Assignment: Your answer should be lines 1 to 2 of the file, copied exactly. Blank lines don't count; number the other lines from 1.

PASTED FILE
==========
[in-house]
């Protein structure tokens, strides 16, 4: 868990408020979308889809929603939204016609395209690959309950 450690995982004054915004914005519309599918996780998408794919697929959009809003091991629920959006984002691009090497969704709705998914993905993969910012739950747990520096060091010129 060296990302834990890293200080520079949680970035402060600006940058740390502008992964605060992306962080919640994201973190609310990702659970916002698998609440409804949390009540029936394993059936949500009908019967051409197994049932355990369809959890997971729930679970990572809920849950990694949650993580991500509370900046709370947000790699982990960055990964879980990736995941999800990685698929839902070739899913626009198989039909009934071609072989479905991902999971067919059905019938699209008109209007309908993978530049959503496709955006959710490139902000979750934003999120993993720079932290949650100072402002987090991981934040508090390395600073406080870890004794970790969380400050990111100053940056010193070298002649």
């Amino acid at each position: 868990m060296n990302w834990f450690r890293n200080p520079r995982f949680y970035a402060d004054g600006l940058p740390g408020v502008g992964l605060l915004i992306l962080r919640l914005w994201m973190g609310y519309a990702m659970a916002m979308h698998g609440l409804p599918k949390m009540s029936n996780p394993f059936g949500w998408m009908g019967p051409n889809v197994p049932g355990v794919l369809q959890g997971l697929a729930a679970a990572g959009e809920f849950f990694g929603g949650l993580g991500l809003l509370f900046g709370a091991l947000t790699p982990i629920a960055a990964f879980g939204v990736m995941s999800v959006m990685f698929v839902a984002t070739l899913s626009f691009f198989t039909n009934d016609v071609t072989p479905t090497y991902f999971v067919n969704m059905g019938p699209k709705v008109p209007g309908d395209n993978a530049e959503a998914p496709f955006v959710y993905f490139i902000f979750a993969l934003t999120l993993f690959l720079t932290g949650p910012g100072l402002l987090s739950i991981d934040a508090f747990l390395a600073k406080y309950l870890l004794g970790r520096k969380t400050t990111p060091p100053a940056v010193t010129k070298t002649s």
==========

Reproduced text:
[in-house]
């Protein structure tokens, strides 16, 4: 868990408020979308889809929603939204016609395209690959309950 450690995982004054915004914005519309599918996780998408794919697929959009809003091991629920959006984002691009090497969704709705998914993905993969910012739950747990520096060091010129 060296990302834990890293200080520079949680970035402060600006940058740390502008992964605060992306962080919640994201973190609310990702659970916002698998609440409804949390009540029936394993059936949500009908019967051409197994049932355990369809959890997971729930679970990572809920849950990694949650993580991500509370900046709370947000790699982990960055990964879980990736995941999800990685698929839902070739899913626009198989039909009934071609072989479905991902999971067919059905019938699209008109209007309908993978530049959503496709955006959710490139902000979750934003999120993993720079932290949650100072402002987090991981934040508090390395600073406080870890004794970790969380400050990111100053940056010193070298002649």